Eventually the situation at home became so bad, and I would get so stressed when talking to my mother, that I finally told her to leave me and my family the hell alone until for me to simply be her daughter was enough (More to that story, but it's very long) .  I told her not to call me unless it was an emergency, because I wouldn't answer my phone, if she wanted to contact me she could contact me on Facebook or she knew my email address.  To this day, she follows that.
The last couple of years have been very hard on my family.  All three of my surviving grandparents died within one year's time.  My grandparents were not JW and thought that everything that my parents were doing, as far as I was concerned, was ridiculous.  I'm not sure, but I think that my grandmother actually finally got onto my parents about it, when she was on her death bed.


During the last year to 18 months, I have noticed a little bit of change in my mother's attitude towards me, especially, but even some change in my father's attitude towards me.  

My father has been an elder for quite a few years.  My older brother and I haven't spoken in years, although I have seen and spoken with my younger brother more frequently, until he got married about 3 years ago.  

I paid a visit to my hometown for my children's Easter vacation, since my husband's mother still lives there, as well, and when we visit there, we stay with her, but we usually visit my parents also, so they can see their grandchildren.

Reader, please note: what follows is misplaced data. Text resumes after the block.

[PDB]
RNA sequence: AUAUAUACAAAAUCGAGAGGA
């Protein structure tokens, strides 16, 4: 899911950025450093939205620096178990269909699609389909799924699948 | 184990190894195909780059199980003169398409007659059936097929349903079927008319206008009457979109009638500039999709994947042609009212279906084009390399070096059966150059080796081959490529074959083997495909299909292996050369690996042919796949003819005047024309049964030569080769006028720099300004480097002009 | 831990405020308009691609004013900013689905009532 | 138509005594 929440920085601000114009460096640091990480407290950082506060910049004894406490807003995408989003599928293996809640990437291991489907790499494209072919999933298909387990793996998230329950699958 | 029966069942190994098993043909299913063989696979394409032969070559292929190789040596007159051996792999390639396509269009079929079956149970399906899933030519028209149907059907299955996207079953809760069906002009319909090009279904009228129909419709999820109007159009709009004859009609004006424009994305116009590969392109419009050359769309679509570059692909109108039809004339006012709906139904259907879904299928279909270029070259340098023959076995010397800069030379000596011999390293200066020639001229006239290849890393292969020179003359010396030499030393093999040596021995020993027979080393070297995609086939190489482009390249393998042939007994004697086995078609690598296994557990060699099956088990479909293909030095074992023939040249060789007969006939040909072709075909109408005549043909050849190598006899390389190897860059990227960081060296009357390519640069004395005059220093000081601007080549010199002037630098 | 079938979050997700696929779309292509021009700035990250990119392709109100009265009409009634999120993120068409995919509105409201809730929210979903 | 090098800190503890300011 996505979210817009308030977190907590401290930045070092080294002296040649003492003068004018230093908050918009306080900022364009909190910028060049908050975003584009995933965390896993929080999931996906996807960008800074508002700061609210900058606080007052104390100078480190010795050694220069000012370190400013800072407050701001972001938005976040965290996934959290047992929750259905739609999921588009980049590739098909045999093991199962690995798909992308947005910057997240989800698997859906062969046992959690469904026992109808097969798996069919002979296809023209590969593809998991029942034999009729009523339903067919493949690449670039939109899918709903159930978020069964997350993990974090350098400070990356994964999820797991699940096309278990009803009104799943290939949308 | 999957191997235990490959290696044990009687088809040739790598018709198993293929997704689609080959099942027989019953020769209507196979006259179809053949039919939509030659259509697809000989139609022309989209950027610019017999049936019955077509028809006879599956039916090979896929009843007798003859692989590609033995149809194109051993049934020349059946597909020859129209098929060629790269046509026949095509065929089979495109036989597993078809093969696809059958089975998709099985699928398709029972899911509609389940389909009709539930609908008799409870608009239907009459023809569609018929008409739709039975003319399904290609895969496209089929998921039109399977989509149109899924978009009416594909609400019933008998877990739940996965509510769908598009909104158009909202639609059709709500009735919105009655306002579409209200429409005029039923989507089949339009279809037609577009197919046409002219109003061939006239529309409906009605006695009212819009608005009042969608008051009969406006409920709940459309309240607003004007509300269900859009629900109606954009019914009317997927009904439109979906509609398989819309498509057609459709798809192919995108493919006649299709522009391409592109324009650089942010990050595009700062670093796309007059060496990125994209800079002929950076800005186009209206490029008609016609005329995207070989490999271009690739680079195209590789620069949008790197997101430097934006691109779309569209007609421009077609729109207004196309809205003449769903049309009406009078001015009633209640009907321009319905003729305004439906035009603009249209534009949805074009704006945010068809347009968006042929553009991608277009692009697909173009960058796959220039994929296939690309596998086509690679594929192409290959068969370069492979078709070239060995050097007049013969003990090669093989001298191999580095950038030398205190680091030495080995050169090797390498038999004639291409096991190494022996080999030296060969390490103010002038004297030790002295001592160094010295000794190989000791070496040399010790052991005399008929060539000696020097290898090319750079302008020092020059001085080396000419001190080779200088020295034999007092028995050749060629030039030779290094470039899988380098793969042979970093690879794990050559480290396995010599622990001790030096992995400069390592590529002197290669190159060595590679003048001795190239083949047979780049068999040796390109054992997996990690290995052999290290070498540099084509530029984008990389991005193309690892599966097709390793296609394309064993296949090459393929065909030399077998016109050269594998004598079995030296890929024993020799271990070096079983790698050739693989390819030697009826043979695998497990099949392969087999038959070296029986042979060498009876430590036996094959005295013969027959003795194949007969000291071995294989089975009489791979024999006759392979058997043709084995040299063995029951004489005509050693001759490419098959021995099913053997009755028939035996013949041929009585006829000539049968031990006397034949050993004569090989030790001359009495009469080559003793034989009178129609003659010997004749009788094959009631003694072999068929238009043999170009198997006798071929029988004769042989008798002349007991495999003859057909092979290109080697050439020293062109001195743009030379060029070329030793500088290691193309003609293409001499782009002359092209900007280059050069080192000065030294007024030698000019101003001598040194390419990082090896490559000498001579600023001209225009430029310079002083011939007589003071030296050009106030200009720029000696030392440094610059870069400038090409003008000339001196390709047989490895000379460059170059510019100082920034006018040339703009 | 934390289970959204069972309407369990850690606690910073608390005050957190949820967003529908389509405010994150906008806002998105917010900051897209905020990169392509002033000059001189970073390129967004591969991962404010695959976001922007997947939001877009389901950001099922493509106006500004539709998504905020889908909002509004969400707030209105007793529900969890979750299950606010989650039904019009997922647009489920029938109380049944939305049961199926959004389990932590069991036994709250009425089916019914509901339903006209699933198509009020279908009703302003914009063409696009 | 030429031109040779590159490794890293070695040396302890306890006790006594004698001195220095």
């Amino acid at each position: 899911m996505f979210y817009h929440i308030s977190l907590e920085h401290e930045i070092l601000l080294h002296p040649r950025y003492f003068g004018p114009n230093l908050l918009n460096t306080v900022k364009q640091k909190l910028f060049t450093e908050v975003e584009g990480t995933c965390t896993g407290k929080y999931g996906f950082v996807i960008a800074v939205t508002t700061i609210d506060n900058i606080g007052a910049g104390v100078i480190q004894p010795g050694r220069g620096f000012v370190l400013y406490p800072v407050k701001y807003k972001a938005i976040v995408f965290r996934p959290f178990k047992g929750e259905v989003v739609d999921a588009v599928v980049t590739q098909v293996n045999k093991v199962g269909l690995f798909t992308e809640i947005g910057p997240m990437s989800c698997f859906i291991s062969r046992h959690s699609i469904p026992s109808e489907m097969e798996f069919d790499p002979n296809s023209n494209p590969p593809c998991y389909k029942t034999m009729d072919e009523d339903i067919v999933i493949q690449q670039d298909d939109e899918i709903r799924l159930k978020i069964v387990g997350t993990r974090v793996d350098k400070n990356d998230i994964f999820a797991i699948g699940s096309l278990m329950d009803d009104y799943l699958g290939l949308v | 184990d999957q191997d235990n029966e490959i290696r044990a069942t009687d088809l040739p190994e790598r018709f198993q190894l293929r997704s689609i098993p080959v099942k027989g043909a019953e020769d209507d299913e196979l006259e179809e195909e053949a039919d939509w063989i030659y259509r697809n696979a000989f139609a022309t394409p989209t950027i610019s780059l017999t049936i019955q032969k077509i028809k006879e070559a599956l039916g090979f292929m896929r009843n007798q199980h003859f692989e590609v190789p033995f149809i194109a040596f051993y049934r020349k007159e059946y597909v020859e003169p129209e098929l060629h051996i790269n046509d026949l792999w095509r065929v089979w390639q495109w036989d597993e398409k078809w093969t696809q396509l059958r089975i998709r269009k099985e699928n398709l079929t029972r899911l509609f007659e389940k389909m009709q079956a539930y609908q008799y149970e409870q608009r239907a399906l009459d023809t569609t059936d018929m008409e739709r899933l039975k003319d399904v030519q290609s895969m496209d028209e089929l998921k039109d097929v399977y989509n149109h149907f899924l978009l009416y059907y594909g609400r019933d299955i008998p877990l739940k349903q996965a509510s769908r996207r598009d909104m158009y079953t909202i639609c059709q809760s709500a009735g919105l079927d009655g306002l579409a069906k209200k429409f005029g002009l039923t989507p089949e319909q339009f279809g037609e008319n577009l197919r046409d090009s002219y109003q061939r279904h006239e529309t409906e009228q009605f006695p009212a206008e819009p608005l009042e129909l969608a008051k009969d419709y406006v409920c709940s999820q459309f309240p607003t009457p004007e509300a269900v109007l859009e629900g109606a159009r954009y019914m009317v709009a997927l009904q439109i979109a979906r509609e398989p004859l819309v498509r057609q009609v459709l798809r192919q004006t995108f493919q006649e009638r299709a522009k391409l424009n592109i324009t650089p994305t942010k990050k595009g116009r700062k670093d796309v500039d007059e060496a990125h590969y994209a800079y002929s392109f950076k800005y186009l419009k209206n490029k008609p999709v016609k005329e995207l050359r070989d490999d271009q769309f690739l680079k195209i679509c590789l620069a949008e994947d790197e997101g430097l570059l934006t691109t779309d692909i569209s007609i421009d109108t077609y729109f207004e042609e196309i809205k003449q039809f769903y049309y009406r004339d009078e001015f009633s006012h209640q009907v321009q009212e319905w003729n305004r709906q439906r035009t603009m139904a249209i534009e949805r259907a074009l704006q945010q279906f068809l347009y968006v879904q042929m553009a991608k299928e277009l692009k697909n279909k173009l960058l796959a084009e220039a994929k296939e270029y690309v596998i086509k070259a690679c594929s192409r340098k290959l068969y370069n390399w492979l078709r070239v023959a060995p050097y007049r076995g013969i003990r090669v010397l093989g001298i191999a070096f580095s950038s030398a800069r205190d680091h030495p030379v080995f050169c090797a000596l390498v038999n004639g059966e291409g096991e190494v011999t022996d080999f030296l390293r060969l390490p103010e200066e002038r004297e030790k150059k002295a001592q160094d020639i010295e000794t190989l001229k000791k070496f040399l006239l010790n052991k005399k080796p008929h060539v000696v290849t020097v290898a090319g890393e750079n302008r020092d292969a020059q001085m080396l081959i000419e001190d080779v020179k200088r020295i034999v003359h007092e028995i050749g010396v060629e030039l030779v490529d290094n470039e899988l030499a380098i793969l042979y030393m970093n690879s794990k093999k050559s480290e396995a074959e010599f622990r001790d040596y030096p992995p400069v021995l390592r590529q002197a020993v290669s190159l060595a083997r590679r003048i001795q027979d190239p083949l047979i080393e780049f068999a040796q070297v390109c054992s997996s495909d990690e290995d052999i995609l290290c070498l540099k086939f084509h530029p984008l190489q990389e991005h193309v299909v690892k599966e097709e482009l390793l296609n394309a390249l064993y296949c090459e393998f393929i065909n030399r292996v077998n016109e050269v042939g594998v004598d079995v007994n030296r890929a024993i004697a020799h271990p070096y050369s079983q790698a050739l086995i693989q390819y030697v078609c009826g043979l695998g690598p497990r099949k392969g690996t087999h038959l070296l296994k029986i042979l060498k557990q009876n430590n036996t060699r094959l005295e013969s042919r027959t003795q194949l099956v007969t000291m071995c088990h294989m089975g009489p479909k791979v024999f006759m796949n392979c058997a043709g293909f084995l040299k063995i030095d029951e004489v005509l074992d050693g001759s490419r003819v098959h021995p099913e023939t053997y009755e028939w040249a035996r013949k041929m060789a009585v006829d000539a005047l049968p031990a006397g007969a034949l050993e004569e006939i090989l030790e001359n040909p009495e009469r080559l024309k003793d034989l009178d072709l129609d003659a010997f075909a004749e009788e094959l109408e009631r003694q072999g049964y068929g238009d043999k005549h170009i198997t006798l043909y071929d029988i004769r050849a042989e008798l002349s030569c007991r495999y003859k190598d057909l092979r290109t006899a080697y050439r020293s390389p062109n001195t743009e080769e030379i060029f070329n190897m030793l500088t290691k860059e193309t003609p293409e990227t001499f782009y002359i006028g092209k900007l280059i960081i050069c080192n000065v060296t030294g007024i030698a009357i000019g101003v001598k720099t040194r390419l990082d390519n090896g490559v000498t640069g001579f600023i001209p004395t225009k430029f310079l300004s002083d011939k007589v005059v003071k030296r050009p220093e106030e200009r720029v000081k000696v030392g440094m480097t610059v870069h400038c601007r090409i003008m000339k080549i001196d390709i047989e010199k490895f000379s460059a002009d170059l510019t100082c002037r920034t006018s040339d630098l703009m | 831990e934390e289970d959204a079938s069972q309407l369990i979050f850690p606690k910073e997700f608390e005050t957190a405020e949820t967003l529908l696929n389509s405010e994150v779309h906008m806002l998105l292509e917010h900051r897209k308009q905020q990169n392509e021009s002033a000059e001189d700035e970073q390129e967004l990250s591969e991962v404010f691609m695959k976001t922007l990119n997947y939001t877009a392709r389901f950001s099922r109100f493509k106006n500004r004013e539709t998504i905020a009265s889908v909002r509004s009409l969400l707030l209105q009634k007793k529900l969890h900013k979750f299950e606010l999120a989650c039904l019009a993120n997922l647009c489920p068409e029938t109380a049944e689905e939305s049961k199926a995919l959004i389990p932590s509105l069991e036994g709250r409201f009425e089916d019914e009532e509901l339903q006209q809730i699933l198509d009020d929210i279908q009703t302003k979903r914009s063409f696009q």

While we were visiting my parents' house, my father was at work, and my husband, myself and my mother were sitting in the living room talking.  Then somehow, the "original JW" friends that brought us into the Watchtower Society as JWs, came up in our conversation.  Apparently the wife, my mother's best friend, was trying to convince my parents not to buy property and build a house 12 miles outside town.  Mind you, my parents live right across the street from them.  

My husband suddenly spoke up and said, "Well, she's given you bad advice in the past."  

Then my mother spoke in agreement and said, "Yes, she has given me a lot of bad advice in the past.  Especially when it came to raising you children.  I really wish that I had thought for myself when making decisions about raising the three of you."  

I know that the only thing my parents did in raising us like their friends had raised their children was raising us by Jehovah's Witnesses' guidelines.  To me, she was saying that she wished she had never become a JW and had thought for herself and raised us to have a normal life, but now she and my father are so far down the rabbit hole, they don't know how to get out.
 They live in a very small town, so fading out really is not an option.  If they were to leave now, they would be forced to lose contact with my brothers and everyone they've known for the past 26 years.  They have nothing, no outside support where they live, because all of their "friends" are JW because as you know they have never made any other non-JW friends. 

I really want to send a text message to my mother to say, "It's not too late," and when she replies, "For what?," I want to answer, "...to start thinking for yourself."  I was so flabbergasted when she said what she said, that I couldn't get my mouth or my mind to work and say anything about what she'd just said.  There may yet be hope for my family.

Thank you all for reading my story.  I hope it will be encouraging for some of you.